Thursday, March 17, 2016

So You're a Pastor's Wife

My sister asked me to be a guest on her blog "So You're a Pastor's Wife".  The purpose of this GREAT blog is to encourage and support pastor's wives.  You can read my post here.   I highly encourage you to check out the site especially if you are a wife to or are someone on staff at a church!

Thursday, December 17, 2015

One Year


What a difference a year makes! Only 8,760 hours.  This last year has felt more like a lifetime to me. A lifetime of learning and growing.

Exactly one year ago today, one of the hardest days of my life, I was headed to the hospital to have treatment for thyroid cancer.  I would need to be in isolation for 3 days.  I could only have 15 - 30 total minutes of contact a day.  So, the nurses bringing in my food and checking me with a Geiger counter (not kidding...) a few minutes each day would be all of the contact I had.  As we began to prepare for the isolation, Mark, (my husband) and I got the phone call that my big brother, Bob, - one of my heroes - had died, and I couldn't leave, but Mark had to go.  It was miserable but I was NEVER alone! I needed a hug but I knew that God was with me.  It was a hard time, a very hard time, but I'm not telling you this for your sympathy, I want to tell  the "why" of it all.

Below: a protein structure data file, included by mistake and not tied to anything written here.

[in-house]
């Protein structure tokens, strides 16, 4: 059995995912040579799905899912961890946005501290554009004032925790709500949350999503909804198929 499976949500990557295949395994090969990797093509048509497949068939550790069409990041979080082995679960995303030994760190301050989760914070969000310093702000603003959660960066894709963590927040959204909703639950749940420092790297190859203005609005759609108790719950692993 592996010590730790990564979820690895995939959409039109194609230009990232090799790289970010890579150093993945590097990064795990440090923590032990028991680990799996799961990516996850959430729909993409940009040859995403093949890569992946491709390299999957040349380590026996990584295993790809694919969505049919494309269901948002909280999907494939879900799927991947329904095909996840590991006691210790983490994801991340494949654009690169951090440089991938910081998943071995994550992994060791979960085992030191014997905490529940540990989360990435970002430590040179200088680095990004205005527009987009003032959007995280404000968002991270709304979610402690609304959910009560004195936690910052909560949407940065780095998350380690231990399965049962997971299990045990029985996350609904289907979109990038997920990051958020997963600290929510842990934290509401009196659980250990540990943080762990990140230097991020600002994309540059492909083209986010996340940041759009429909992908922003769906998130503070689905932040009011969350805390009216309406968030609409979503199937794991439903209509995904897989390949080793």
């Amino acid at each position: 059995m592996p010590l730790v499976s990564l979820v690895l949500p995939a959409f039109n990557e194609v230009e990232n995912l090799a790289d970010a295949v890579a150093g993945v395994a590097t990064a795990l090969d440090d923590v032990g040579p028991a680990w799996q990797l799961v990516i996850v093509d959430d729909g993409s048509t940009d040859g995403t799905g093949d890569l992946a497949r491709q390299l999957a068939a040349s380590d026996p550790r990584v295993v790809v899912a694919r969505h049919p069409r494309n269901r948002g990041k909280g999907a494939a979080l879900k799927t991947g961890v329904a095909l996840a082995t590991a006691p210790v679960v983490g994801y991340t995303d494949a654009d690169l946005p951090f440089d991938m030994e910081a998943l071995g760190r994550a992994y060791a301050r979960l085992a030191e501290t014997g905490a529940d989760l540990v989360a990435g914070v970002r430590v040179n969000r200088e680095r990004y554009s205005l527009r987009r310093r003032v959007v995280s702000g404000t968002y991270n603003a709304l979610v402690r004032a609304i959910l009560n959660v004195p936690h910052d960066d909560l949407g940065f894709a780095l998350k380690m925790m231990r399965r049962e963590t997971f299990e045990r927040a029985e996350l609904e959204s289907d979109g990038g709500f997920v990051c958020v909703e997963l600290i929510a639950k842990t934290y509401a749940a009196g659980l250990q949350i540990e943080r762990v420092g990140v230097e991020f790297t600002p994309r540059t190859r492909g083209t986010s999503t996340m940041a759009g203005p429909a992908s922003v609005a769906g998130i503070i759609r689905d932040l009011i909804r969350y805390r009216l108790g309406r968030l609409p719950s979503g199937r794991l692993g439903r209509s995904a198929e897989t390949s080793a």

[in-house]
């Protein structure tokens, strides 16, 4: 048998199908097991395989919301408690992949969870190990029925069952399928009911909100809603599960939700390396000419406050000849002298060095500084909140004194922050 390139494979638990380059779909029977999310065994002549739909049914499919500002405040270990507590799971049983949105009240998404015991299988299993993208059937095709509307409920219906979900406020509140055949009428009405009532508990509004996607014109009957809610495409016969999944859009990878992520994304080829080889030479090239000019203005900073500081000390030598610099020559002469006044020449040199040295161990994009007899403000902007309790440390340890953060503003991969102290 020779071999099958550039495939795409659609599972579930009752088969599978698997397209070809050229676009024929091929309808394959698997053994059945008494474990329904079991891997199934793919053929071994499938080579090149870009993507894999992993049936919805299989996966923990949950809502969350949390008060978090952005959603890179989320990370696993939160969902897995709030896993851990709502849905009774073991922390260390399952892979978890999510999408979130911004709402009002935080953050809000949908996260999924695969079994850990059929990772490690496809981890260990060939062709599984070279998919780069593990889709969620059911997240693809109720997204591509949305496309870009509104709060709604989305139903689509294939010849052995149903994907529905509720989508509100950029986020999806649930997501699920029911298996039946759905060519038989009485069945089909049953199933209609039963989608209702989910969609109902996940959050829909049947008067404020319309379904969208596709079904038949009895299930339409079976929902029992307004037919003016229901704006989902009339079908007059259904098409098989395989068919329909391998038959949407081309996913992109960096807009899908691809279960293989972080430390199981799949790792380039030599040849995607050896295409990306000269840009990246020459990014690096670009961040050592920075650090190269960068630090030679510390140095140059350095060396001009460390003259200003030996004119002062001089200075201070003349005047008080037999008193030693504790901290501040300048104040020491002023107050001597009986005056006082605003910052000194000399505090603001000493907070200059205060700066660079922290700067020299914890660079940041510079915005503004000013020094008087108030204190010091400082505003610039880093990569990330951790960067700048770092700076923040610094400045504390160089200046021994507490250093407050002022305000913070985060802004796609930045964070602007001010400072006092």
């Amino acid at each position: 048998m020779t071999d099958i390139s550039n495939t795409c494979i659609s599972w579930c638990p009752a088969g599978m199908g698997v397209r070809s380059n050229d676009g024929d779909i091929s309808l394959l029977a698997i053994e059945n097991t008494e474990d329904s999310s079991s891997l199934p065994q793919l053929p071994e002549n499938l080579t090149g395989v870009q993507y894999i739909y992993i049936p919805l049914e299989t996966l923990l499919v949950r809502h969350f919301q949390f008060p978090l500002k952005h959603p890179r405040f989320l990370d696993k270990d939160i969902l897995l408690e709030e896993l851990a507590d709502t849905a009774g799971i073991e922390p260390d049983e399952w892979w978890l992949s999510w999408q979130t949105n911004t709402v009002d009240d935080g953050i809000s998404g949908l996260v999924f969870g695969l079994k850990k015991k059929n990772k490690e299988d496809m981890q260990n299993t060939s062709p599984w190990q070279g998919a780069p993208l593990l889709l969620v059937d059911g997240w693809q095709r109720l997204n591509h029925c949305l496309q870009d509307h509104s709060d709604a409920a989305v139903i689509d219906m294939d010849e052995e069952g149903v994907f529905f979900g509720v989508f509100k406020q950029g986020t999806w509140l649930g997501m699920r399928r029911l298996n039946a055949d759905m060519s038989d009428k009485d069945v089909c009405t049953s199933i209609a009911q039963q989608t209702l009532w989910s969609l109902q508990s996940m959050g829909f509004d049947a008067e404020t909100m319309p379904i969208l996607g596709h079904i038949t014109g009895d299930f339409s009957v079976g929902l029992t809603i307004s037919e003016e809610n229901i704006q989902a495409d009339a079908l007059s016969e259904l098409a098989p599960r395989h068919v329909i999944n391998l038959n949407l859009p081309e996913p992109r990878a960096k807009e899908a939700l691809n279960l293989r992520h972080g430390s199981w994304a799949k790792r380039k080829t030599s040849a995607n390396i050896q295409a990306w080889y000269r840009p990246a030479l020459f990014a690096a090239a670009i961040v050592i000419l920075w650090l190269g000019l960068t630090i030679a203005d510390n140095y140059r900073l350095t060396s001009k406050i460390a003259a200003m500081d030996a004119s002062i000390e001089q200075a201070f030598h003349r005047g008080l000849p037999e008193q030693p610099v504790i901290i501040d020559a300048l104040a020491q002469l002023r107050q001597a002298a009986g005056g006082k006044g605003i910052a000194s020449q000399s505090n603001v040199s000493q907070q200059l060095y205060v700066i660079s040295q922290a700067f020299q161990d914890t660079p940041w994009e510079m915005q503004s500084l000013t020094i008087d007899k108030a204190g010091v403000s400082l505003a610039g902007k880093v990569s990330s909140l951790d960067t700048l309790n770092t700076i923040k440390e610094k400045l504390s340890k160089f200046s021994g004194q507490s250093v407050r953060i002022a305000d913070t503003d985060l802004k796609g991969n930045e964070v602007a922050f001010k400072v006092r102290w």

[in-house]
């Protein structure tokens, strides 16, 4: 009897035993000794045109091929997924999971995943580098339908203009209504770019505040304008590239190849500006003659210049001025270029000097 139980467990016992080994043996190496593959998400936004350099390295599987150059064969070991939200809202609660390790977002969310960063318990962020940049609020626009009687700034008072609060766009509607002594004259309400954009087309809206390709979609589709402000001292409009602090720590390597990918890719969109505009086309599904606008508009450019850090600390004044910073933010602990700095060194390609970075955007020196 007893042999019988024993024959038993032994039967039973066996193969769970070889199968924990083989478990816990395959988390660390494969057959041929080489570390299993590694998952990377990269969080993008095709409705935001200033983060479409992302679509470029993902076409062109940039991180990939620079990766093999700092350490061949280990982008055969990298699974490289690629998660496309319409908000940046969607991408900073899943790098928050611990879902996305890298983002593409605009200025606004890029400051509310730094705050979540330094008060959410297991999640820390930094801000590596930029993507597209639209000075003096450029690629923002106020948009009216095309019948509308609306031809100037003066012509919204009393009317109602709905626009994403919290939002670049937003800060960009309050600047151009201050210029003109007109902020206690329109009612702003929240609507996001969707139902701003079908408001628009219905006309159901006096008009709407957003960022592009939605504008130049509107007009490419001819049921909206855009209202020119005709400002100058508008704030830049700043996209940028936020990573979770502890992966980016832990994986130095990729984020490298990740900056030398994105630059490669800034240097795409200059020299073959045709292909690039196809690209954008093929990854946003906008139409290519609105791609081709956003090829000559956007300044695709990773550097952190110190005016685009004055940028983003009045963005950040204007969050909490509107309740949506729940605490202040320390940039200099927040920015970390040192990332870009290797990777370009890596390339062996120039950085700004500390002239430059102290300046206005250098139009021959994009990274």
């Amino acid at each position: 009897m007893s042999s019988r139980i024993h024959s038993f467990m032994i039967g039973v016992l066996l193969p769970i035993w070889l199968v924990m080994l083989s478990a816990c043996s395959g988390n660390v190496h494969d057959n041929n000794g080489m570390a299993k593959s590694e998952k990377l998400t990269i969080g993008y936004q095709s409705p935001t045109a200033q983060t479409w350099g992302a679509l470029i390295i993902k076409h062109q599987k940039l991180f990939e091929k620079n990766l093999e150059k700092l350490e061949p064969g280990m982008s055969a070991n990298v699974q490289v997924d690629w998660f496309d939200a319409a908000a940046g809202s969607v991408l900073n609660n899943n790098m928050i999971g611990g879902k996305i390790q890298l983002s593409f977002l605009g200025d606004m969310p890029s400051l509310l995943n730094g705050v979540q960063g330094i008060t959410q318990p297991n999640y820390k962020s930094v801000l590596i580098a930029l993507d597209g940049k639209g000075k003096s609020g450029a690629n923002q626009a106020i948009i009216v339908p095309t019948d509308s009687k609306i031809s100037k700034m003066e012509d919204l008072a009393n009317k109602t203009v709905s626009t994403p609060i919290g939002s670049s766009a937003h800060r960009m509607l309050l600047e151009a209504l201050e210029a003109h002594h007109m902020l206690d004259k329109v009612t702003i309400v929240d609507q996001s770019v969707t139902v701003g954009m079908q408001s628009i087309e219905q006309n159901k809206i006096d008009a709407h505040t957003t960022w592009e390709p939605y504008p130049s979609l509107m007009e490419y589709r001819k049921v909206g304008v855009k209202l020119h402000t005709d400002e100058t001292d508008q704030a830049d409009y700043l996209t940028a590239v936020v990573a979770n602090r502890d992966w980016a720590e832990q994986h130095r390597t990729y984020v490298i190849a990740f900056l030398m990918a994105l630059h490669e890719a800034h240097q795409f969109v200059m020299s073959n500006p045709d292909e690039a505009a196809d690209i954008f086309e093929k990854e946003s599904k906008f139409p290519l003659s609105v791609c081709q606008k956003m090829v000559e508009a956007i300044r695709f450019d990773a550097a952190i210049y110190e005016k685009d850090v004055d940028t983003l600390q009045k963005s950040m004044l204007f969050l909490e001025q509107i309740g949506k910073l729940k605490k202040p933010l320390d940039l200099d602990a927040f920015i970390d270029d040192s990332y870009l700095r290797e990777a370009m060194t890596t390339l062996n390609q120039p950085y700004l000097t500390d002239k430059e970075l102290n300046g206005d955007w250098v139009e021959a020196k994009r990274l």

When I got out of the hospital I began counting how many people had been praying for me - I've forgotten the numbers but it was hundreds - some even out of the country - many I didn't know.  One gentleman I didn't know who worked at the hospital was even stopping to pray at my door each day as he passed by while working.  So humbling.  Unbeknownst to me, God was beginning a work in me that day.   I missed my big brother and family, I was sick and lonely, BUT GOD. . .